The Conservatives and Liberal Democrats avoided an immediate row over the future of Britain's banks yesterday as they both welcomed the interim report of the Independent Commission on Banking.
Before last year's general election, the Liberal Democrats favoured the total separation of the banks' high street and investment banking arms. Although the Vickers commission stopped short of proposing that, Liberal Democrat ministers admitted privately they were unlikely to persuade George Osborne and David Cameron to go further than yesterday's blueprint.
The challenge now for Vince Cable, the Business Secretary, who has led the charge for complete separation, will be to prevent Sir John Vickers' plan being watered down – either by the Commission in its final report in September or by the Government refusing to implement the interim report in full. Battle has been postponed until the autumn.
Yesterday Mr Cable reacted cautiously, saying: "I think it is too early to give a full response to it but it does deal in a very thorough way with how we tackle this problem of banks that are too big to fail and on a taxpayer guarantee. I'm pretty sure we will come up with a solution to that problem thanks to this report." Suspicions remain among Liberal Democrats that the inevitable lobbying campaign against the proposals by the banks may turn the heads of senior Treasury officials worried about putting Britain's banks at a disadvantage with foreign competitors. Having achieved less than they wanted on curbing this year's bonuses, some Liberal Democrats wonder whether Mr Cameron and Mr Osborne will have the stomach for a fight with the banks.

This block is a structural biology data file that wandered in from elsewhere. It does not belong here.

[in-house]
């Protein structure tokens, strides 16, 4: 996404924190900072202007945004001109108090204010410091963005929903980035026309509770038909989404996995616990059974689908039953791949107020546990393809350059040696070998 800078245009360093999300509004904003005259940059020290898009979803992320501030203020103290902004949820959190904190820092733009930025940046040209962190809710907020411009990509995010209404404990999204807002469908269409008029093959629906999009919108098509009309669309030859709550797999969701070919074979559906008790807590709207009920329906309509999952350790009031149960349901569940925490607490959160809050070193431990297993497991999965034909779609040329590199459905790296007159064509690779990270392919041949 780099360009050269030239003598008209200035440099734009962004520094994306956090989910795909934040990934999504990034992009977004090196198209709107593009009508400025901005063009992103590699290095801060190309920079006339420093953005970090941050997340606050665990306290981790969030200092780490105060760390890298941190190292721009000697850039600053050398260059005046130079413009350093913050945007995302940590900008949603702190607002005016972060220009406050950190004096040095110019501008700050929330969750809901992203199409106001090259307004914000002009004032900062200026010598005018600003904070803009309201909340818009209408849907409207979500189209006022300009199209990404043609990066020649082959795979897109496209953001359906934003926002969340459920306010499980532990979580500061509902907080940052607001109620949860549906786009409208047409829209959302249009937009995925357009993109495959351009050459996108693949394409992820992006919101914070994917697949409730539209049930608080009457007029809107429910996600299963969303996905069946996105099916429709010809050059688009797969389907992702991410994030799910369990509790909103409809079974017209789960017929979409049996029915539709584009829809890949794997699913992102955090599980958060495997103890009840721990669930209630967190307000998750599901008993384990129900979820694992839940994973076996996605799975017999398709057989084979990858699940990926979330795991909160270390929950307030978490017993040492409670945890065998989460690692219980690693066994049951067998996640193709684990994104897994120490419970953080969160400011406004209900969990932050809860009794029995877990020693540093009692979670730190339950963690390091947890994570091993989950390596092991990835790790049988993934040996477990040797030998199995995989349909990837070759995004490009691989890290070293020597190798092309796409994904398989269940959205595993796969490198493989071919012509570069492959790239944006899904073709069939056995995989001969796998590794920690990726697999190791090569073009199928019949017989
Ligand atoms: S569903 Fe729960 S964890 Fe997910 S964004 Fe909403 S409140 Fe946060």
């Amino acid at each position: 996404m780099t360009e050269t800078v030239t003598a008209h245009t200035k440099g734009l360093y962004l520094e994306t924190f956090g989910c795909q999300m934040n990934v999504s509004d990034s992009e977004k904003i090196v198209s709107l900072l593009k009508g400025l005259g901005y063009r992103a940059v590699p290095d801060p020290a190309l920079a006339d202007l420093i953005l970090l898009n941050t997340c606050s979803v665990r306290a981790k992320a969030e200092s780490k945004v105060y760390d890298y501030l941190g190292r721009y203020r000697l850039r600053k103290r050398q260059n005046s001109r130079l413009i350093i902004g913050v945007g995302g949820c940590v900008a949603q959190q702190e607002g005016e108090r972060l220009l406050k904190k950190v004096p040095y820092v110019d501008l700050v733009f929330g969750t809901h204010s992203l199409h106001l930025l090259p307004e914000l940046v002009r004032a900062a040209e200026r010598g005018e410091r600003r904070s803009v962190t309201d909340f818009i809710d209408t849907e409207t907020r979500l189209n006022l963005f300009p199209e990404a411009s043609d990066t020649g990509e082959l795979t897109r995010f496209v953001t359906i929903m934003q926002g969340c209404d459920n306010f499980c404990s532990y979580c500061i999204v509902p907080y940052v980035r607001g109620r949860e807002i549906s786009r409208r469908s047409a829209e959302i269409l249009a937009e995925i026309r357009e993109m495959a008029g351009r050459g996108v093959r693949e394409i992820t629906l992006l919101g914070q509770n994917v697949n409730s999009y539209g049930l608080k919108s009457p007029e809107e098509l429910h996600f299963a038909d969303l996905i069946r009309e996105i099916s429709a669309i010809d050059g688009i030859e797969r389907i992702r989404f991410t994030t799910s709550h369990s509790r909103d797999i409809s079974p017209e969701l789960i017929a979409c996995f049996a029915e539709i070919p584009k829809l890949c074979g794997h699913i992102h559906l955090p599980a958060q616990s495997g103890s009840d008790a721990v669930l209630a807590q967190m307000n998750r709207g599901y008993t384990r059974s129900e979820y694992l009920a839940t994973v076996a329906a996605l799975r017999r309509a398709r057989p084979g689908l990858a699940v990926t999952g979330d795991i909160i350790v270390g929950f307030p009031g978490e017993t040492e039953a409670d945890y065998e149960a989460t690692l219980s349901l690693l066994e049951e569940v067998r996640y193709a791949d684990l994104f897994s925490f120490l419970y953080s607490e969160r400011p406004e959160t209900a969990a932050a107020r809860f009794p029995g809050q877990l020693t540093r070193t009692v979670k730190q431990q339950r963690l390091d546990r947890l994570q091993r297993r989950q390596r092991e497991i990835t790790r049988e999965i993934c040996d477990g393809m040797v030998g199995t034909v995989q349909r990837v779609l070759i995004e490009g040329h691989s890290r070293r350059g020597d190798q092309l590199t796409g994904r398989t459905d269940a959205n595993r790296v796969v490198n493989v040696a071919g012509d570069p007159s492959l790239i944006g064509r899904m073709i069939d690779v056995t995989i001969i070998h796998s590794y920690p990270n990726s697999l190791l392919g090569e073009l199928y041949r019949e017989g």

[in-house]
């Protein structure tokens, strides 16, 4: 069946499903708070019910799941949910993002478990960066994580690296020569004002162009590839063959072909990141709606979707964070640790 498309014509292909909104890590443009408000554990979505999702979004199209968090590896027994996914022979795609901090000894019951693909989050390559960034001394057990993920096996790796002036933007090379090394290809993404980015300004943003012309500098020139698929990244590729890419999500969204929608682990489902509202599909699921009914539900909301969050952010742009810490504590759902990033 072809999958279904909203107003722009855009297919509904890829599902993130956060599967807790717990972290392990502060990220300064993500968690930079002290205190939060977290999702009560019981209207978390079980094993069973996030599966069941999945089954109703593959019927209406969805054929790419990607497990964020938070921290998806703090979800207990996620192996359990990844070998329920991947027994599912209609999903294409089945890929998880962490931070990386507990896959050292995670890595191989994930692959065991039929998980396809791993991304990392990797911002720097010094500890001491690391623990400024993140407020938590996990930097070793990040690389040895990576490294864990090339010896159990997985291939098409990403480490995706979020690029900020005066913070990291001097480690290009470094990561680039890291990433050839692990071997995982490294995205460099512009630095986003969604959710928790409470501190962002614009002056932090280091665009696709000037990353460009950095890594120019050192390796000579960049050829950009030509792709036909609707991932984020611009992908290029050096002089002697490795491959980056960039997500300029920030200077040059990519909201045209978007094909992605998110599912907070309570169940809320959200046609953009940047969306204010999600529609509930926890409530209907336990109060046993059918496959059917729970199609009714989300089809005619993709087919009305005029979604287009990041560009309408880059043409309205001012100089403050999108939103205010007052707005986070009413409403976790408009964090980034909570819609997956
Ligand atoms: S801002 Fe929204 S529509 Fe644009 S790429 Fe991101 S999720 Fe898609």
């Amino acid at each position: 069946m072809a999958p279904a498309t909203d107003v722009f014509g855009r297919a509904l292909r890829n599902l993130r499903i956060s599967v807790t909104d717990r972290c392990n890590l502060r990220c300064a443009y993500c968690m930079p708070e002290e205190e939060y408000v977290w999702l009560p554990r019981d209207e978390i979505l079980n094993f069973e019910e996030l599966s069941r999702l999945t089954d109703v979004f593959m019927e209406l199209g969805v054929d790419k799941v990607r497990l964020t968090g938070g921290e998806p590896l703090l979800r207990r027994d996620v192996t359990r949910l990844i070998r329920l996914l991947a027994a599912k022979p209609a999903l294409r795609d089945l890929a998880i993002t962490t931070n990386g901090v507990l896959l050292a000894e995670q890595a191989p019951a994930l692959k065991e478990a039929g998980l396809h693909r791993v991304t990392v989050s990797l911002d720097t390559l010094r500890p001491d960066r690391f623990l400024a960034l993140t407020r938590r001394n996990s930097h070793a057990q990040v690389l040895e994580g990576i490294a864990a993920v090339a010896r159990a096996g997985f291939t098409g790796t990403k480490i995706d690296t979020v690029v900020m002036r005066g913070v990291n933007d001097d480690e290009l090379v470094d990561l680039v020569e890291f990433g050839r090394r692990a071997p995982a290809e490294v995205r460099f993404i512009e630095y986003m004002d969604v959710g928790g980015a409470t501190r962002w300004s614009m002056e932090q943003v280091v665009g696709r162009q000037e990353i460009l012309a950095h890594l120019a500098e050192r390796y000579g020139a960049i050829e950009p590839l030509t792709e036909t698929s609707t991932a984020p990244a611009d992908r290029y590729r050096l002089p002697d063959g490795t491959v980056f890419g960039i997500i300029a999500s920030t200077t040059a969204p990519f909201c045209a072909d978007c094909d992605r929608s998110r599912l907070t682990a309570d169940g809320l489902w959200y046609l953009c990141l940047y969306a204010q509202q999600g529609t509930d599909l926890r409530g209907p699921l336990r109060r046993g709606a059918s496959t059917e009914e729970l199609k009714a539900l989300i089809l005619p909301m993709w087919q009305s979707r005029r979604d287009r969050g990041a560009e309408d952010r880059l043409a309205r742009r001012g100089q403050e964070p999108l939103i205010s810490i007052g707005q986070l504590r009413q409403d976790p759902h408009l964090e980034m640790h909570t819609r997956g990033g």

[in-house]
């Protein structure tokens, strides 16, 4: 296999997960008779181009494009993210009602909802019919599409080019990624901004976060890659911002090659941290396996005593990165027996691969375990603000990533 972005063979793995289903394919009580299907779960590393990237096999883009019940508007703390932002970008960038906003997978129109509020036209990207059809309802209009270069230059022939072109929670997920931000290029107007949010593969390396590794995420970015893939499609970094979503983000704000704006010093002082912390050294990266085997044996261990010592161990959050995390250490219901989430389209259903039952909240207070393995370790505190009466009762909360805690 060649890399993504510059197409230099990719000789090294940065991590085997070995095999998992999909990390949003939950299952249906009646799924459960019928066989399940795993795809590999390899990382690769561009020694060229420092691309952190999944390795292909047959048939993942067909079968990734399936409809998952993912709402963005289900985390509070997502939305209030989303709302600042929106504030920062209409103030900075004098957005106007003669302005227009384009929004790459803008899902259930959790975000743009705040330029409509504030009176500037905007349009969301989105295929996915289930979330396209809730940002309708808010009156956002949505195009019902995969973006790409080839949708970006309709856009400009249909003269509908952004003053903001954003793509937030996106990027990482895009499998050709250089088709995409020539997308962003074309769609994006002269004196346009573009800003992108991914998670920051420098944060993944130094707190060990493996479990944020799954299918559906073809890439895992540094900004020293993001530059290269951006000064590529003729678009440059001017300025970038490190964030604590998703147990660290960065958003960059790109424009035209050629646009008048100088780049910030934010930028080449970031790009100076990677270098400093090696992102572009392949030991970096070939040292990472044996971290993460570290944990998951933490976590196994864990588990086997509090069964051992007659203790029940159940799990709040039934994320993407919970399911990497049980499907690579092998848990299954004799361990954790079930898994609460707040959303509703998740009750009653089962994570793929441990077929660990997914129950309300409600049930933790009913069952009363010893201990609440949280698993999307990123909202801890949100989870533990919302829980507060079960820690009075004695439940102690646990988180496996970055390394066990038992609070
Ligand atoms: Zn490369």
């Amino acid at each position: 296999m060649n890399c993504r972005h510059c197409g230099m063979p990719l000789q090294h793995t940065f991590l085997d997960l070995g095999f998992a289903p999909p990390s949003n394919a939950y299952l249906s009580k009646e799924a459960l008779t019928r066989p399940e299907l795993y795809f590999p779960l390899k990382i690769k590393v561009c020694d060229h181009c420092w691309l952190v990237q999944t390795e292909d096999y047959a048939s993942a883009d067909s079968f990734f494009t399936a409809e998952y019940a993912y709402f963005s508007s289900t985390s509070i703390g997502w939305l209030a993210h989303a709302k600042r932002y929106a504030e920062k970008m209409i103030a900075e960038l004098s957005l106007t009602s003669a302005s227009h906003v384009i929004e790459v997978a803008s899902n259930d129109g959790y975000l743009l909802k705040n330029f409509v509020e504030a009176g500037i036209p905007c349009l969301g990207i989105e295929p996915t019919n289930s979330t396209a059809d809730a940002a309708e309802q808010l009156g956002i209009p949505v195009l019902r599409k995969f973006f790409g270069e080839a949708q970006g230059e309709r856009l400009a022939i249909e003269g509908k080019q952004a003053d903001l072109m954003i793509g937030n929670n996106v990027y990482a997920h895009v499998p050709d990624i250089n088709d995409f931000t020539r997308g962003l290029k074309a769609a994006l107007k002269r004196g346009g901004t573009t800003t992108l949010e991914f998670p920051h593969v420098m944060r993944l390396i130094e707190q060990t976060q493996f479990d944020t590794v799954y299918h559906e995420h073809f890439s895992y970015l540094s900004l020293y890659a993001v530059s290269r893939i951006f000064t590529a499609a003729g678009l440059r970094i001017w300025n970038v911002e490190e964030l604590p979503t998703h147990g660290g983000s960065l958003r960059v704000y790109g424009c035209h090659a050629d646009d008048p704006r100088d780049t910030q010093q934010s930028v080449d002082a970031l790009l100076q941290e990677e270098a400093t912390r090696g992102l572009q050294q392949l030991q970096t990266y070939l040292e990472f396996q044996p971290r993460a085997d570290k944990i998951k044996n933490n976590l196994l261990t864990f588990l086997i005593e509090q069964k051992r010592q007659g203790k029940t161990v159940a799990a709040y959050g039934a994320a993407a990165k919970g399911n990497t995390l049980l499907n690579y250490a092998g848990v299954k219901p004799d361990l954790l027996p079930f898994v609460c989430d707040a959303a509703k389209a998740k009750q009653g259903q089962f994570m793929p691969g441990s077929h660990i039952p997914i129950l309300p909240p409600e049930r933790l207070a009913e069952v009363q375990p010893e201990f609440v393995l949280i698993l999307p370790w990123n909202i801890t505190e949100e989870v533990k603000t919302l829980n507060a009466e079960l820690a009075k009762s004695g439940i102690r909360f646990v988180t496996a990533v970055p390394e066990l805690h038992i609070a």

All the same, there was more in the Vickers report for the Liberal Democrats to cheer than some had feared – such as the call for Lloyds to sell off more of its branches. Allies of Mr Cable hope Sir John is playing a clever political game, giving the banks space to state their objections now so he can knock them down in his final report.
Senior Tories said criticism by the banks the Commission had gone too far and by trade unions and left-wing groups that it had not gone far enough suggested the Commission had "got it about right". Neal Lawson, chairman of the democratic left organisation Compass, said the Vickers report had failed the "acid test", adding: "At the moment banks are too big, too powerful and behave too recklessly because they are thought to be too big to allowed to fail. Nothing short of cutting down these banks down to size can prevent another catastrophic economic collapse." Mr Osborne, who was embroiled in a turf war with Mr Cable over responsibility for the banks last year, adopted a conciliatory approach towards the Liberal Democrats.
He said "I think that the decision we took to set up the Commission has been vindicated today."Reuse content